Tip: Use prescribed mosquito repellant, keep windows and doors closed when indoors and take all further necessary steps to prevent mosquito bites
4. It will be ready
Despite concerns that both a metro extension and the Olymic velodrome remained unfinished Brazil’s Sports Minister Leonardo Picciani insists that Rio de Janeiro will be on track saying: “Rio is completely ready for the games.” Additionally, Rio has learnt a few valuable lessons on transport arrangements and crowd control after hosting the football World Cup in 2014.
Tip: Rio’s public transport in generally very safe, particularly on the subway (Metro) and the ‘Frescao’ bus service. Avoid flagging taxis off the street, it’s safer to call one from your hotel.
5. Your dollar will go far
As Brazil’s economy slips into its worst recession in decades, experts proclaim that the Olympics will benefit Brazil. Despite the enormous cost of the games, financial experts predict that a strong tourist presence coupled with comparatively lower prices (the Australian dollar is now worth about 2.48 Brazilian reals) will greatly bolster Rio’s economy. Additionally, Brazil will be waiving its usual visa requirements making it easier to nab discounts on cultural attractions, events and metro fares during the games.
Tip: Avoid carrying around wads of cash and valuables- if you don’t absolutely need it, leave it back at your hotel or apartment. Most restaurants, bars and taxis accept credit cards too.
6. WHO (World Health Organization) has given Rio the ok
While WHO has officially given Brazil’s Olympic games the go ahead, the matter hasn’t been without controversy. Medical officials may say otherwise but WHO has advised that all travellers (asides from pregnant women) should not hesitate to attend the games under the proviso that they take precautionary measures against Zika.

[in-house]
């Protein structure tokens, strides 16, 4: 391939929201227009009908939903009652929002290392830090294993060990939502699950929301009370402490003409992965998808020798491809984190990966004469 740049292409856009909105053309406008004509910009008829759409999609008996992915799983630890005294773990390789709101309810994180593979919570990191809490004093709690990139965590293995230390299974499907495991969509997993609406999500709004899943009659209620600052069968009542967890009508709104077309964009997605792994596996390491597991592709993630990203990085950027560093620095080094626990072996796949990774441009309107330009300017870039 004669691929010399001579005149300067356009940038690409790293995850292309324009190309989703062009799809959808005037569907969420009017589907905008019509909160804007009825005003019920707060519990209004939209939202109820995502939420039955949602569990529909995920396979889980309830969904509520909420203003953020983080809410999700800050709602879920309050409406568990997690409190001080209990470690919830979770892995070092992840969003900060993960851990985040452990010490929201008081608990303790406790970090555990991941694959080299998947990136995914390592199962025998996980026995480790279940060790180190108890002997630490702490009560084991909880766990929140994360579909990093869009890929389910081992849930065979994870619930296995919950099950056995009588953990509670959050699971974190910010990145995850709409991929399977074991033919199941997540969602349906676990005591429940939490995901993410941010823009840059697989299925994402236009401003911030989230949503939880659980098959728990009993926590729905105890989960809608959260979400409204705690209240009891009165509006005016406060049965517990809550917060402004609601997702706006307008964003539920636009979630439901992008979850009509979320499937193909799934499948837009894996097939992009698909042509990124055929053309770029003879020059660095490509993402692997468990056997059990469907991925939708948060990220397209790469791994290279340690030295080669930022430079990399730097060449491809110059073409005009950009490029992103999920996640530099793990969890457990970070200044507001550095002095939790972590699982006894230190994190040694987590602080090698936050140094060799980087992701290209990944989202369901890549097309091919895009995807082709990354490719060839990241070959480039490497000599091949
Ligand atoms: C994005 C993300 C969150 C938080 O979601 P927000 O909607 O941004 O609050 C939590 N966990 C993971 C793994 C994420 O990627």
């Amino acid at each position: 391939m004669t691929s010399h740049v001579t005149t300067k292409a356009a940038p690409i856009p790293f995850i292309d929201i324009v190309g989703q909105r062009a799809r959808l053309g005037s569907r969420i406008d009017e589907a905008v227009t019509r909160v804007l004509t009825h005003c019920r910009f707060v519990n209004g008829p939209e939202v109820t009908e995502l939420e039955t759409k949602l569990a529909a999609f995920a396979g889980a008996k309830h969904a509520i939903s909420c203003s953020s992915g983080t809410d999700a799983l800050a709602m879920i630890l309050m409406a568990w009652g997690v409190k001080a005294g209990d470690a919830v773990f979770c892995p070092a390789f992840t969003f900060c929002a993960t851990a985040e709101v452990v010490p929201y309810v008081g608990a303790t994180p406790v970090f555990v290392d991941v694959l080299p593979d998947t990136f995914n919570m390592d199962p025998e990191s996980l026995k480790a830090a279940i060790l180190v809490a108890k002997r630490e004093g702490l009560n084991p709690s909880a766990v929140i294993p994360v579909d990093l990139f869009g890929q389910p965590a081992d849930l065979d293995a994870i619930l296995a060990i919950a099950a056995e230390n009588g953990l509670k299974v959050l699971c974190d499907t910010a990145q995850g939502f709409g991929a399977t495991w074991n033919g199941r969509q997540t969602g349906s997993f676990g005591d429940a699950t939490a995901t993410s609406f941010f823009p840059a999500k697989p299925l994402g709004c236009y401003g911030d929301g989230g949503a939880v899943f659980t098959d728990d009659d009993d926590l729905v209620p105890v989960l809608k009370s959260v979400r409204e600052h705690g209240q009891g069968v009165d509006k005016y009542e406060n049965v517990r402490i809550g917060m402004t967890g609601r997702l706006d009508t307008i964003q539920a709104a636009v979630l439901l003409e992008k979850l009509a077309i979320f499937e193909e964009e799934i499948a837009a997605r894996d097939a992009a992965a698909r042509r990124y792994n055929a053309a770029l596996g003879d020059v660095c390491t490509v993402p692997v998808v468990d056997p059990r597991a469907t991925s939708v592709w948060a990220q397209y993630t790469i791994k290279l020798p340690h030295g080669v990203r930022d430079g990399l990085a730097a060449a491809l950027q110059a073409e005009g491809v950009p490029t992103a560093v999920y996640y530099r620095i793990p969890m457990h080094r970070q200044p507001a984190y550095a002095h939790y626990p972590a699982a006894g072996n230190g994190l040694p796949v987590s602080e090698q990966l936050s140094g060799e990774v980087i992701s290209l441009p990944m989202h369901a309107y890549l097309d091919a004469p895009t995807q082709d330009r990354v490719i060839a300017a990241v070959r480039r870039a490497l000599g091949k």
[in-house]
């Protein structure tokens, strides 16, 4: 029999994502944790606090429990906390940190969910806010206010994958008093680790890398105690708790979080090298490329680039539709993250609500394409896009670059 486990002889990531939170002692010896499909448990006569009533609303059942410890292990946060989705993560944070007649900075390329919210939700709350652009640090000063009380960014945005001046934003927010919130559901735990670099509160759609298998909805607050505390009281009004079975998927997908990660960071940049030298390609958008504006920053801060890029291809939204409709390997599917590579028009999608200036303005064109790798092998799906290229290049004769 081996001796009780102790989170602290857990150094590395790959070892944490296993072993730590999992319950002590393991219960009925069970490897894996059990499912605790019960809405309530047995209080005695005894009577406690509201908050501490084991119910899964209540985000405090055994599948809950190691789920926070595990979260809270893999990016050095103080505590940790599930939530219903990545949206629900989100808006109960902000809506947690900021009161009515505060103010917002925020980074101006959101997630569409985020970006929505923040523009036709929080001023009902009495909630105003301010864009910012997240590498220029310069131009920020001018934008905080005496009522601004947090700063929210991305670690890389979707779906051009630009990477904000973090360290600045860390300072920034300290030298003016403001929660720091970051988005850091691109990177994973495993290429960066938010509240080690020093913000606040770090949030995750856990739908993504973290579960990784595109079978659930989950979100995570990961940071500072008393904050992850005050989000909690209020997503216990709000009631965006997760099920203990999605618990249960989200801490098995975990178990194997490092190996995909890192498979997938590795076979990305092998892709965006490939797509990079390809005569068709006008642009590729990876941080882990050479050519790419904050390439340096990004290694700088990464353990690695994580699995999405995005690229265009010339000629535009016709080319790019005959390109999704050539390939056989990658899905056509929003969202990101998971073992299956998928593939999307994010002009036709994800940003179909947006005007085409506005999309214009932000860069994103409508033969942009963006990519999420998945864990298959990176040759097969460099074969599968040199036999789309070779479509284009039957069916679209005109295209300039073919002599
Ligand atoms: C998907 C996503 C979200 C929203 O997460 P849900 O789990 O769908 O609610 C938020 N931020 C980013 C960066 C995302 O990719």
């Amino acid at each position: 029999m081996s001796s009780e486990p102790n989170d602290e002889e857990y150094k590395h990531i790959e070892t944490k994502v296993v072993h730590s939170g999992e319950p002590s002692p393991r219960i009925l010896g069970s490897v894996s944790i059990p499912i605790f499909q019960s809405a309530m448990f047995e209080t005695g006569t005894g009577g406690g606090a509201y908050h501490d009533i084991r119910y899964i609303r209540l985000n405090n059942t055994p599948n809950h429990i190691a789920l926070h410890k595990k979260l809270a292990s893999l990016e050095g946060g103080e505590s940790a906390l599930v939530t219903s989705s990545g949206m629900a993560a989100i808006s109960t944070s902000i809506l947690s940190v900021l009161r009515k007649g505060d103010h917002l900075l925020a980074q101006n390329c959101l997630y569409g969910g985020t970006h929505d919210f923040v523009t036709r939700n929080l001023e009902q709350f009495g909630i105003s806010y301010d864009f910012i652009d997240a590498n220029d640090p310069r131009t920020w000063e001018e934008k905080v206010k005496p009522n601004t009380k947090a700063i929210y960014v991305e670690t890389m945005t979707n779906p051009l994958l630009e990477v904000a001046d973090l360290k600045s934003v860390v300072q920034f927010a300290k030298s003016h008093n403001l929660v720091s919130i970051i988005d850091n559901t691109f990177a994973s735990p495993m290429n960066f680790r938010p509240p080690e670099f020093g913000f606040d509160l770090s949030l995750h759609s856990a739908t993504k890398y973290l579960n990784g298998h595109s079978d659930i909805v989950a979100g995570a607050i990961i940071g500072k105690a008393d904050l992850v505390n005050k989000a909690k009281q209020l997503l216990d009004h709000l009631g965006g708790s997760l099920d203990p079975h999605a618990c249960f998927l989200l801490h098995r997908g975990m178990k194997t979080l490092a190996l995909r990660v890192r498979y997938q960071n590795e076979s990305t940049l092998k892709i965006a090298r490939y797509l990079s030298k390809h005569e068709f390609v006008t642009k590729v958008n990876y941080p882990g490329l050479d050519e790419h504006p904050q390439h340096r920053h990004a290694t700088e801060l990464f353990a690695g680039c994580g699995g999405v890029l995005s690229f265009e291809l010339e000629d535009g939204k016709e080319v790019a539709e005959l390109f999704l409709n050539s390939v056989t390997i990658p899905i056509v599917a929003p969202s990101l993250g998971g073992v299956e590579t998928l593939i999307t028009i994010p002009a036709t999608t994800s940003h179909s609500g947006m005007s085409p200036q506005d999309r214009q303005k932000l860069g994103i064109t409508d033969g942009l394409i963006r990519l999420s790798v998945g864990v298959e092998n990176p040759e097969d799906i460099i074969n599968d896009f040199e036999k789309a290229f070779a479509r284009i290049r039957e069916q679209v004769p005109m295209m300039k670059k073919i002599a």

Tip: Visit the WHO website for up to date travel information.
7. The spectacular setting
There’s a reason all those songs have been written about Rio; there’s Christ the Redeemer perched high over the city’s rolling hills; the scantily clad sun seekers dotting the sand of Ipanema and the lush tropical forests circling the city. And then there’s the roar of the crowd at the legendary Maracanã football stadium, volleyball under the stars on Copacabana or Sambodromo, the site of Rio’s riotous carnival parade. Rio’s spectacular, Instagram worthy backdrop set against the world’s biggest sporting competition is sure to be nothing short of jaw-dropping.
Tip: Take loads of snaps, but secure your camera straps around your torso and keep it inside your bag when not in use.
Don’t forget travel insurance
Amidst the promise of sun, fun and samba, travel to South America- indeed all overseas destinations - comes with its share of risks.
Medical fees abroad can be exorbitant, and Brazil is no exception. Hospital costs in Rio can reach up to $10,000 per day while repatriation back home can soar into the hundreds of thousands. Even though the risk of contracting Zika is low, now is not the time to throw caution to the wind.
Travelers should consider any potential risks that may affect their trip, particularly when heading to a global sporting event. If you are headed to Rio, we would advise you to take travel insurance, but make sure you understand your policy details before you depart.